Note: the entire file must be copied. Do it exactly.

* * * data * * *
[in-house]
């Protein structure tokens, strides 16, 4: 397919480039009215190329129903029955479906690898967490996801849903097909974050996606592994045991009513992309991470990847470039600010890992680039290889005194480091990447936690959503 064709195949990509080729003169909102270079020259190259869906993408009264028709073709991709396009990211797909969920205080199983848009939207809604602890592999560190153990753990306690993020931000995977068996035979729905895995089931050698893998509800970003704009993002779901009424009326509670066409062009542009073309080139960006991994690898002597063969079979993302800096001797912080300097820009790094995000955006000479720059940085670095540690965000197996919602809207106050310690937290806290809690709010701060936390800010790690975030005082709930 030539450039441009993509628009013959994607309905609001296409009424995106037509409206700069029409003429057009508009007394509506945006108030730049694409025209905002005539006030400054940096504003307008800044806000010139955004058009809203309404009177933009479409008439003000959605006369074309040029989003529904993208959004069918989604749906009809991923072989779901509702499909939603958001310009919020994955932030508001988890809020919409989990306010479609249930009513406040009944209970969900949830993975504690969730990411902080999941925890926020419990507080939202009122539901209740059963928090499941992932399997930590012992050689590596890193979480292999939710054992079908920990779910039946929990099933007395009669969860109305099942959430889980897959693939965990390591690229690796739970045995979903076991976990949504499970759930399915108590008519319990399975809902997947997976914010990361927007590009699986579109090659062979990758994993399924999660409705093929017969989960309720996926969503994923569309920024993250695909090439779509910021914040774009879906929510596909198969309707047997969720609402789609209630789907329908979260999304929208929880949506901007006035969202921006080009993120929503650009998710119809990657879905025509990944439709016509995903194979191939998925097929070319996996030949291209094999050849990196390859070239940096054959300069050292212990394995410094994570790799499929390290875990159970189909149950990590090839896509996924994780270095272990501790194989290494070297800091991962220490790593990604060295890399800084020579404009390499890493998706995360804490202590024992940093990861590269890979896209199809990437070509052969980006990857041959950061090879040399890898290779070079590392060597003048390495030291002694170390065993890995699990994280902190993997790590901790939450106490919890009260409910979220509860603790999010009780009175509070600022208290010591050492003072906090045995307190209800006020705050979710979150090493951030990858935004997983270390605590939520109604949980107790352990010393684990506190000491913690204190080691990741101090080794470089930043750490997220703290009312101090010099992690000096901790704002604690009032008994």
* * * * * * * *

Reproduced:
[in-house]
């Protein structure tokens, strides 16, 4: 397919480039009215190329129903029955479906690898967490996801849903097909974050996606592994045991009513992309991470990847470039600010890992680039290889005194480091990447936690959503 064709195949990509080729003169909102270079020259190259869906993408009264028709073709991709396009990211797909969920205080199983848009939207809604602890592999560190153990753990306690993020931000995977068996035979729905895995089931050698893998509800970003704009993002779901009424009326509670066409062009542009073309080139960006991994690898002597063969079979993302800096001797912080300097820009790094995000955006000479720059940085670095540690965000197996919602809207106050310690937290806290809690709010701060936390800010790690975030005082709930 030539450039441009993509628009013959994607309905609001296409009424995106037509409206700069029409003429057009508009007394509506945006108030730049694409025209905002005539006030400054940096504003307008800044806000010139955004058009809203309404009177933009479409008439003000959605006369074309040029989003529904993208959004069918989604749906009809991923072989779901509702499909939603958001310009919020994955932030508001988890809020919409989990306010479609249930009513406040009944209970969900949830993975504690969730990411902080999941925890926020419990507080939202009122539901209740059963928090499941992932399997930590012992050689590596890193979480292999939710054992079908920990779910039946929990099933007395009669969860109305099942959430889980897959693939965990390591690229690796739970045995979903076991976990949504499970759930399915108590008519319990399975809902997947997976914010990361927007590009699986579109090659062979990758994993399924999660409705093929017969989960309720996926969503994923569309920024993250695909090439779509910021914040774009879906929510596909198969309707047997969720609402789609209630789907329908979260999304929208929880949506901007006035969202921006080009993120929503650009998710119809990657879905025509990944439709016509995903194979191939998925097929070319996996030949291209094999050849990196390859070239940096054959300069050292212990394995410094994570790799499929390290875990159970189909149950990590090839896509996924994780270095272990501790194989290494070297800091991962220490790593990604060295890399800084020579404009390499890493998706995360804490202590024992940093990861590269890979896209199809990437070509052969980006990857041959950061090879040399890898290779070079590392060597003048390495030291002694170390065993890995699990994280902190993997790590901790939450106490919890009260409910979220509860603790999010009780009175509070600022208290010591050492003072906090045995307190209800006020705050979710979150090493951030990858935004997983270390605590939520109604949980107790352990010393684990506190000491913690204190080691990741101090080794470089930043750490997220703290009312101090010099992690000096901790704002604690009032008994």